Lobbyist on Dai Thao's alleged bribery: 'It's just shocking to me'

Lobbyist Sarah Clarke sits for a portrait.
Lobbyist Sarah Clarke sits for a portrait inside of Hylden Advocacy and Law in Minneapolis on Monday.
Evan Frost | MPR News

The lobbyist at the heart of a government corruption investigation in St. Paul spoke publicly for the first time Monday, as the Minnesota Bureau of Criminal Apprehension confirmed it has launched a criminal probe.

Lobbyist Sarah Clarke said she met with council member Dai Thao at a St. Paul coffee shop in February about food packaging, and that remarks by Thao, who is also running for mayor of St. Paul, made it uncomfortable.

"He said at one point that he needed resources, to which my client responded that they would be happy to provide him with additional information," Clarke recalled. "Again, he said he needed resources to spread his message."

There was little doubt among the clients she attended the meeting with what Thao meant, said Clarke.

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"There were four of us total. And it was clear to all of us that this was a solicitation for a campaign contribution," Clarke said.

St. Paul city council member Dai Thao.
Dai Thao campaigning at Murray Middle School in St. Paul on April 29.
Tim Nelson | MPR News

Dai Thao has denied any wrongdoing. But immediately after that February meeting his campaign manager followed up with a text message to Clarke asking specifically for a contribution to his campaign for mayor. Thao fired campaign manager Angela Marlow over the weekend, after Twin Cities TV station Fox 9 reported the story.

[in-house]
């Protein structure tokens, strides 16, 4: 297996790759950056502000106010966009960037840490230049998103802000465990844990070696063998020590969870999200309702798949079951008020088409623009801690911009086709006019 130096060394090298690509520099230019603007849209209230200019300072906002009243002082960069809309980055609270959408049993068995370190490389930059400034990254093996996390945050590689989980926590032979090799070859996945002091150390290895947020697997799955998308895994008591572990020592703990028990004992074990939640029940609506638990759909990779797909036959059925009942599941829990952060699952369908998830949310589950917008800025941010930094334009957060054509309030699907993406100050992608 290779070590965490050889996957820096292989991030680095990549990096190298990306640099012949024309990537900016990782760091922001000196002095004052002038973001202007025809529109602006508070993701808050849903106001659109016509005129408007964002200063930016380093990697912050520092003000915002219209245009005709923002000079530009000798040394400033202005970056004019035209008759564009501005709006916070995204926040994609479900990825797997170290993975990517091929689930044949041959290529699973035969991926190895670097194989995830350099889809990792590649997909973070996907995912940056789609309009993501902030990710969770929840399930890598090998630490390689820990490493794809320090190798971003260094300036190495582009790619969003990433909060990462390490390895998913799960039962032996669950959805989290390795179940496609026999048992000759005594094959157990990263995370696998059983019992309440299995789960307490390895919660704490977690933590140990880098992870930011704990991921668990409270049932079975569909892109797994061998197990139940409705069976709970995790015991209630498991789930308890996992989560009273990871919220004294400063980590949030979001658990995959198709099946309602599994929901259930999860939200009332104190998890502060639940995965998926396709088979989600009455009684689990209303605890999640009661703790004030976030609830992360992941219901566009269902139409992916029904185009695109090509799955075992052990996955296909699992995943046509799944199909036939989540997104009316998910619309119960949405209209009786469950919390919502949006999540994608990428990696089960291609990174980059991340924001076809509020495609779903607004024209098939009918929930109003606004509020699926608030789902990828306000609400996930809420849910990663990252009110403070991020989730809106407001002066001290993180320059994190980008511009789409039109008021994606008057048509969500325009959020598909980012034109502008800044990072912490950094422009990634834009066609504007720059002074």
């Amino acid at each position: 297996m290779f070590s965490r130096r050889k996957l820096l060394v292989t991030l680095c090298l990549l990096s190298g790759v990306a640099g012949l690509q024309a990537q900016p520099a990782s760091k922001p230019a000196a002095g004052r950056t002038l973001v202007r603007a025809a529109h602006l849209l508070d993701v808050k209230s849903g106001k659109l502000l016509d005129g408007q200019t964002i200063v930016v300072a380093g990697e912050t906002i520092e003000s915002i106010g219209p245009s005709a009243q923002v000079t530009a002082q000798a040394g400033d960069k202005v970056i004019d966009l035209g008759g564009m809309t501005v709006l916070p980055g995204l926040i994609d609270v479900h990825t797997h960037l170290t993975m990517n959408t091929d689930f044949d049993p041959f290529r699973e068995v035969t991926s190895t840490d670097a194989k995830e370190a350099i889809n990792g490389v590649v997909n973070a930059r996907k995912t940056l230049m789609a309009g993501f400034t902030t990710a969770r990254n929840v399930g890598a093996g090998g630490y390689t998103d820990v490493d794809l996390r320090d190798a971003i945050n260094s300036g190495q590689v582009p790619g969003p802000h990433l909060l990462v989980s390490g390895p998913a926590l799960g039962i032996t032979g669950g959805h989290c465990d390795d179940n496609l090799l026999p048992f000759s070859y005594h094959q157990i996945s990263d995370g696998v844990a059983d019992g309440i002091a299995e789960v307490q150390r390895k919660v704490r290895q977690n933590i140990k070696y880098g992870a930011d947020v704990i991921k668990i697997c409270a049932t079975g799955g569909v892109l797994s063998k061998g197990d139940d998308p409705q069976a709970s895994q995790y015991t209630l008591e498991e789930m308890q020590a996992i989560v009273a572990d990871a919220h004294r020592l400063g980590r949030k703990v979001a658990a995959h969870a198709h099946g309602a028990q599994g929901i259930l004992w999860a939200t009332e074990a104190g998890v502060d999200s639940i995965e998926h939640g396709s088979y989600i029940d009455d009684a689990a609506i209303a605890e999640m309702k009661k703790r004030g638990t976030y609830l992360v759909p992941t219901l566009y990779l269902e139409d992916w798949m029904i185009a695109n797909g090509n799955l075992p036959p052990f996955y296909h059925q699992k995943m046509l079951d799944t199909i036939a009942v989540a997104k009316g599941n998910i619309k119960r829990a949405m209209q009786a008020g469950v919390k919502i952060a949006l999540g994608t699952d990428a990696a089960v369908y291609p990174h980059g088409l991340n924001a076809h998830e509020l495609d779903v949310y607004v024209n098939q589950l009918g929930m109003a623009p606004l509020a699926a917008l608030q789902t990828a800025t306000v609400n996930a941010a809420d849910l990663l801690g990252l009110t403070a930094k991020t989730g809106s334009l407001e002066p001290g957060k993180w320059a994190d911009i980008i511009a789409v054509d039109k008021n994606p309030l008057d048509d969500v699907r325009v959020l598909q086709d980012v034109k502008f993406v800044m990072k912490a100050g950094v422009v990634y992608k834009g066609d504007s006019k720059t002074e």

Clarke doesn't believe that Marlow acted without Thao's approval.

"The fact that he made this request in person during a meeting then had his campaign manager follow up with me with a text message suggests to me that this is not a problem with the campaign manager, but rather she was following orders from the council member," Clarke said.

The incident was not "business as usual," according to Clarke, no matter what the public perception of how lobbying works.

"I was shocked to receive this message," Clarke said. "I have not encountered anything like this in my time working in politics here in Minnesota."

Clarke has some experience with city councils and how they work. She's married to Minneapolis city council member Jacob Frey, who's running for mayor of Minneapolis.

Clarke said she was initially reluctant to speak publicly because of the attention it would draw to her, and possibly her husband and her clients. But she says she's been encouraged by the response she's seen to the matter coming to light.

"I'm getting a lot of support, which is very kind. But I'm also hearing people having similar stories involving council member Thao," Clarke said. "In Minnesota, where I think we do by and large such a great job of keeping our politics clean and ethical, it's just shocking to me."

Thao did not respond to an inquiry to his campaign about any other cases or to a request for more information about the Clarke matter, which he said over the weekend was forthcoming.

The allegations involving Thao come as he is engaged in a DFL endorsement battle with three other candidates for mayor of St. Paul.

Incumbent Chris Coleman is leaving the office next year to run for governor. Coleman said Sunday that he had turned the matter of the allegations involving Thao over to police chief Todd Axtell, who in turn asked the BCA to investigate.

A BCA spokeswoman said in a statement that the agency will gather the facts and present its findings to prosecutors. The Ramsey County Attorney's office said Monday that Thao's campaign manager, Angela Marlow, who was directly involved in the matter, works in the office's child support division. A spokesman said Ramsey County will ask the BCA to refer to an outside agency for any prosecuting decisions.

Bribery — either asking for or giving money — in return for official action, is a felony in Minnesota and under federal law.